Theories about truck geometry assumes that the truck pivots exactly about the pivot axis. The roll center (the
X-axis which the board / baseplate rotates about the hanger / wheels) is the intersection where a vertical line
above the axle meets the pivot axis. While this is useful to demonstrate the effects of things like axle offset, it
appeared that there are many other contributing variables. According to conventional truck geometry theory,
when riding a 45 degree truck, there is a 1:1 relationship between board lean and truck turning. Based on this,
if you lean 15 degrees, each truck turns the same 15 degrees. As we began to study truck dynamics and test
results proved the theories to be oversimplifications. Truck dynamics are far more complicated than we may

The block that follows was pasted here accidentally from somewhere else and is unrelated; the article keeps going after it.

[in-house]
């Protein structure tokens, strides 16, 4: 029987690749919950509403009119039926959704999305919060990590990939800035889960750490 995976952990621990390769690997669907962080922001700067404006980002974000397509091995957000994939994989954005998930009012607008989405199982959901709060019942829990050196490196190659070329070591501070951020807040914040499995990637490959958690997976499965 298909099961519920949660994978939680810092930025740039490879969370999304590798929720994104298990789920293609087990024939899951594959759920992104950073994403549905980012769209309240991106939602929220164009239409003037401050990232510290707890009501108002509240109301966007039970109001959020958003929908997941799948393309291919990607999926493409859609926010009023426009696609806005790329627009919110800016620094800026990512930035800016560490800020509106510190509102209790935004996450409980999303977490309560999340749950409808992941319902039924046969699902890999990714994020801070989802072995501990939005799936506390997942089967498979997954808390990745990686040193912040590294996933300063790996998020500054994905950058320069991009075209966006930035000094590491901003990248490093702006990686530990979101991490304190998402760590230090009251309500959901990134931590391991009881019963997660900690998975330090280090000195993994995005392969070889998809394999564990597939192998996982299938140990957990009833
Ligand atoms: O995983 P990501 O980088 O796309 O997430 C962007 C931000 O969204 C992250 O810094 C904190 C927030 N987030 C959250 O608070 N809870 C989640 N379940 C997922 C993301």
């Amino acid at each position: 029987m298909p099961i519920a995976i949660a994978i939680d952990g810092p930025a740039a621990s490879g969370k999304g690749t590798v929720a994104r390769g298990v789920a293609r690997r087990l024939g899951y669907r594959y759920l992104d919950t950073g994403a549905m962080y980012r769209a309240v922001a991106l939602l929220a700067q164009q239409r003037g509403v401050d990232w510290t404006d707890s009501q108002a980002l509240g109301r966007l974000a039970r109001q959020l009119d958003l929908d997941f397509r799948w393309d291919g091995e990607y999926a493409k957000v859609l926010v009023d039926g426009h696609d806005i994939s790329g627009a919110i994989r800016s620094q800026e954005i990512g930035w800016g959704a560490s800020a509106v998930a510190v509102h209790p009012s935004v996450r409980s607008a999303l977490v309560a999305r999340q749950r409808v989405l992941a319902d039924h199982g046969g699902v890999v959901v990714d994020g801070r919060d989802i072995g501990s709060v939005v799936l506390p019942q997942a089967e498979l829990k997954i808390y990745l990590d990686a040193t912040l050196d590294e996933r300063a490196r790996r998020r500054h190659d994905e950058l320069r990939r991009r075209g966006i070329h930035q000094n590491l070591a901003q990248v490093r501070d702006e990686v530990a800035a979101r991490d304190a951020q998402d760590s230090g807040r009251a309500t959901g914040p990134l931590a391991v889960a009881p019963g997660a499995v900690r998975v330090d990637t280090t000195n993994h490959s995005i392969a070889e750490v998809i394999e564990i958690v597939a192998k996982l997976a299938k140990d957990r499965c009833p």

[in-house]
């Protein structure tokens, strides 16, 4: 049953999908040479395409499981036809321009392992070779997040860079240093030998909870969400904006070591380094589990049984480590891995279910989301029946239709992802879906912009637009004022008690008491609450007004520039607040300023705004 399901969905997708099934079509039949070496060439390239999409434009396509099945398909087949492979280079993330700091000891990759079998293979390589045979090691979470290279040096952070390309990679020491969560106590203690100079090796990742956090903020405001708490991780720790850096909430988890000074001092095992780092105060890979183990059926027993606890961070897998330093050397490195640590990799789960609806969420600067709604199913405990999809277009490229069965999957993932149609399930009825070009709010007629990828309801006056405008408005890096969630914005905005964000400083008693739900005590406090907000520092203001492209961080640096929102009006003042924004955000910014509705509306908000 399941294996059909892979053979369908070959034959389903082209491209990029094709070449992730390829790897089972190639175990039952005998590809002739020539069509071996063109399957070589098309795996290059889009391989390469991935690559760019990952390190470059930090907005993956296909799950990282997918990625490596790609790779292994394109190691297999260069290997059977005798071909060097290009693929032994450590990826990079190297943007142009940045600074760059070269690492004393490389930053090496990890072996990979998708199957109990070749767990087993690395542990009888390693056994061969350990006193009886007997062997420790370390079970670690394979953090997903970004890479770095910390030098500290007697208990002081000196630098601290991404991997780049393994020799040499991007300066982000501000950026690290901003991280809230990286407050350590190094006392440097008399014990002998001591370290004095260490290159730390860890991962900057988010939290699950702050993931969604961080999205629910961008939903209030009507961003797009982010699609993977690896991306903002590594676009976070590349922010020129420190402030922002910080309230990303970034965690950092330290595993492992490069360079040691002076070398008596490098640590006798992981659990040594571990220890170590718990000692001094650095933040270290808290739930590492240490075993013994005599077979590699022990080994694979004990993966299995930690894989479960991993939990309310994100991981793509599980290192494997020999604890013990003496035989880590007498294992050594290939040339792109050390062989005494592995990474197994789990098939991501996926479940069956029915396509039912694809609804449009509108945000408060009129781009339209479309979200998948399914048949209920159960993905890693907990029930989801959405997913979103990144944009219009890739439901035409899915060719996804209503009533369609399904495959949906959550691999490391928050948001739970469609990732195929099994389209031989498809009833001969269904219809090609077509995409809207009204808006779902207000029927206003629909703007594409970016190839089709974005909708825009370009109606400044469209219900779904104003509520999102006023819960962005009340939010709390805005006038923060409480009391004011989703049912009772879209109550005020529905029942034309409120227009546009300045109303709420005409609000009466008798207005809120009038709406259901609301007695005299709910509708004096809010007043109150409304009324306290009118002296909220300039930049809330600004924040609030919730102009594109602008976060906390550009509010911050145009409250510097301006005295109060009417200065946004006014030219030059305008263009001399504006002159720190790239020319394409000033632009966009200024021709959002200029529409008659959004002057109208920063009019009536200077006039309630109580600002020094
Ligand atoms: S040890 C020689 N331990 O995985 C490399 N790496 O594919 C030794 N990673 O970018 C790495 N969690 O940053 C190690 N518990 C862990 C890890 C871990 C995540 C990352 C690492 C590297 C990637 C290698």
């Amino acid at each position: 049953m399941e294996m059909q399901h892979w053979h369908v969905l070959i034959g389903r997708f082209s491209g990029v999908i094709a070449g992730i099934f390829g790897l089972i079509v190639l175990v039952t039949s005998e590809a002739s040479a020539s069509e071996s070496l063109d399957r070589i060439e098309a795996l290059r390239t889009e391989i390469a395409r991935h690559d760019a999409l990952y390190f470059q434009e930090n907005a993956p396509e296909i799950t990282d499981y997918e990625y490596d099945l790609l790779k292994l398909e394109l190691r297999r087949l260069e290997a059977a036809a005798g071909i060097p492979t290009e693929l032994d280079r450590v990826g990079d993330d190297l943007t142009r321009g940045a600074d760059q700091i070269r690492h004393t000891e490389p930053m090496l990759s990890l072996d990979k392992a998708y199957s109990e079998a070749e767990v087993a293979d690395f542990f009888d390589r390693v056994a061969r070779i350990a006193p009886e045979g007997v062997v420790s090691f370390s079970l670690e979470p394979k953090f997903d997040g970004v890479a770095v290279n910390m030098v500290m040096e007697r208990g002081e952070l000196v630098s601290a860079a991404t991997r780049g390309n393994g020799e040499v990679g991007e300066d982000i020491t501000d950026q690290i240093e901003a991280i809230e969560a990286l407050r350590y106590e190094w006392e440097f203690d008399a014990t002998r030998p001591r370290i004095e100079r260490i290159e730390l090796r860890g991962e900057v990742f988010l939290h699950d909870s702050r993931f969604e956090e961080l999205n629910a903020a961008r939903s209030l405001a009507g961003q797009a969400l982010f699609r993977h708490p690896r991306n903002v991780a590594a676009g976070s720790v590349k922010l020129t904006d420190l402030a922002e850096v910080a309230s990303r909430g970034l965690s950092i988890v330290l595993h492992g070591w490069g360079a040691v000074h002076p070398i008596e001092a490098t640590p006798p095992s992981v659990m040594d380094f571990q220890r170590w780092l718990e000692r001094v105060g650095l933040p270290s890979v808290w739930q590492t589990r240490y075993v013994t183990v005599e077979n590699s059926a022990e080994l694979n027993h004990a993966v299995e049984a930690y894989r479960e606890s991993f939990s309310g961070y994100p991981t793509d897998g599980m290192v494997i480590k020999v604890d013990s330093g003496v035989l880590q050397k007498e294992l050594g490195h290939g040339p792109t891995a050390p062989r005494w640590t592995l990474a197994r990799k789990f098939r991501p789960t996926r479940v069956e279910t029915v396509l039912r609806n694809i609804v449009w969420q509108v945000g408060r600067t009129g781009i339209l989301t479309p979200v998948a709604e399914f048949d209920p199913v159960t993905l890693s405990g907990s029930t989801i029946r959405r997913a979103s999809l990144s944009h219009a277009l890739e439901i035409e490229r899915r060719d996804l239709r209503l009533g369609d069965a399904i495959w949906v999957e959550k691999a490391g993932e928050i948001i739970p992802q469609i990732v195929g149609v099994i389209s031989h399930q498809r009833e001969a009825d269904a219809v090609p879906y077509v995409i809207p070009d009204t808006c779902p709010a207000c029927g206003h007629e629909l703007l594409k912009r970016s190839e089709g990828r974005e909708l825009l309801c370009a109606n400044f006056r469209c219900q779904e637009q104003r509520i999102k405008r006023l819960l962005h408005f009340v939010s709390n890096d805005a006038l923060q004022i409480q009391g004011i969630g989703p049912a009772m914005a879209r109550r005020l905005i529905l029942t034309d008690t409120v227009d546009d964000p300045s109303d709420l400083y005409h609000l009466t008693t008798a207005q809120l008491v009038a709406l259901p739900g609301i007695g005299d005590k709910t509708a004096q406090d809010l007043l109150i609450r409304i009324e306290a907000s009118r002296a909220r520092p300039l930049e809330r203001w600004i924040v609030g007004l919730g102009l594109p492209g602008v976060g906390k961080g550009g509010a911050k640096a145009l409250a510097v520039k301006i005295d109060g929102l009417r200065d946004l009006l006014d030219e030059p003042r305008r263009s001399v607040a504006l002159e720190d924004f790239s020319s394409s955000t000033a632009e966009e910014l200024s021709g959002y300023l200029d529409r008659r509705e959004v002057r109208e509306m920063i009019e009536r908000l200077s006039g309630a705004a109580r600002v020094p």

have been led to believe.
Testing on specialized fixtures proved that trucks do not pivot exactly at the pivot axis, and that there were
several other variables that affected the way a truck behaves. The largest contributor besides geometry was the
design of the bushing seat and the interaction between it and the bushings.
On-board filming confirmed that the interaction between the bushing and the hanger bushing seat causes the
hanger to shift, providing a responsive, fluid feel. We experimented with different bushing seat designs, refining
handling, eventually leading to this model.